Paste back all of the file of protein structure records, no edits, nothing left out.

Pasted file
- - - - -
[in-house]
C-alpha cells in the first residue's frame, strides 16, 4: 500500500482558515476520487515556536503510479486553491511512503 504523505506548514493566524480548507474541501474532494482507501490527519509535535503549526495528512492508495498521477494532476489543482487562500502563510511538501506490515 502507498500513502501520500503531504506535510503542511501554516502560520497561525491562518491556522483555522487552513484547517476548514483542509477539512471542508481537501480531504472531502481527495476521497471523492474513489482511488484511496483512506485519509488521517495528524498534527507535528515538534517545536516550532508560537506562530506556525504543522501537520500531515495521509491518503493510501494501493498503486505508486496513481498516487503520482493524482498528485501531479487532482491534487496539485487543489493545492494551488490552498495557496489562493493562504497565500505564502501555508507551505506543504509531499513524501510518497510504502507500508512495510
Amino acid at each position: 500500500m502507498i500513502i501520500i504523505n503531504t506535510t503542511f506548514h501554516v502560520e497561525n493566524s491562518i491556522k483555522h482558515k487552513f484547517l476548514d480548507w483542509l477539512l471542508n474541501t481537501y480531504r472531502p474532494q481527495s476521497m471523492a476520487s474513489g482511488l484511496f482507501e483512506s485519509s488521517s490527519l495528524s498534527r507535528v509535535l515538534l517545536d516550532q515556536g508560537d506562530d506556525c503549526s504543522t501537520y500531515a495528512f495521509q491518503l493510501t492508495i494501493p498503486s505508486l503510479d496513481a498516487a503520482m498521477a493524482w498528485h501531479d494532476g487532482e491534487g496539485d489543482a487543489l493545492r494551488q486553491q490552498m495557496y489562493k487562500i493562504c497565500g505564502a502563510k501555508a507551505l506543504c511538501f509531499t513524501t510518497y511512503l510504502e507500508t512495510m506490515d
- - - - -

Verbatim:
[in-house]
C-alpha cells in the first residue's frame, strides 16, 4: 500500500482558515476520487515556536503510479486553491511512503 504523505506548514493566524480548507474541501474532494482507501490527519509535535503549526495528512492508495498521477494532476489543482487562500502563510511538501506490515 502507498500513502501520500503531504506535510503542511501554516502560520497561525491562518491556522483555522487552513484547517476548514483542509477539512471542508481537501480531504472531502481527495476521497471523492474513489482511488484511496483512506485519509488521517495528524498534527507535528515538534517545536516550532508560537506562530506556525504543522501537520500531515495521509491518503493510501494501493498503486505508486496513481498516487503520482493524482498528485501531479487532482491534487496539485487543489493545492494551488490552498495557496489562493493562504497565500505564502501555508507551505506543504509531499513524501510518497510504502507500508512495510
Amino acid at each position: 500500500m502507498i500513502i501520500i504523505n503531504t506535510t503542511f506548514h501554516v502560520e497561525n493566524s491562518i491556522k483555522h482558515k487552513f484547517l476548514d480548507w483542509l477539512l471542508n474541501t481537501y480531504r472531502p474532494q481527495s476521497m471523492a476520487s474513489g482511488l484511496f482507501e483512506s485519509s488521517s490527519l495528524s498534527r507535528v509535535l515538534l517545536d516550532q515556536g508560537d506562530d506556525c503549526s504543522t501537520y500531515a495528512f495521509q491518503l493510501t492508495i494501493p498503486s505508486l503510479d496513481a498516487a503520482m498521477a493524482w498528485h501531479d494532476g487532482e491534487g496539485d489543482a487543489l493545492r494551488q486553491q490552498m495557496y489562493k487562500i493562504c497565500g505564502a502563510k501555508a507551505l506543504c511538501f509531499t513524501t510518497y511512503l510504502e507500508t512495510m506490515d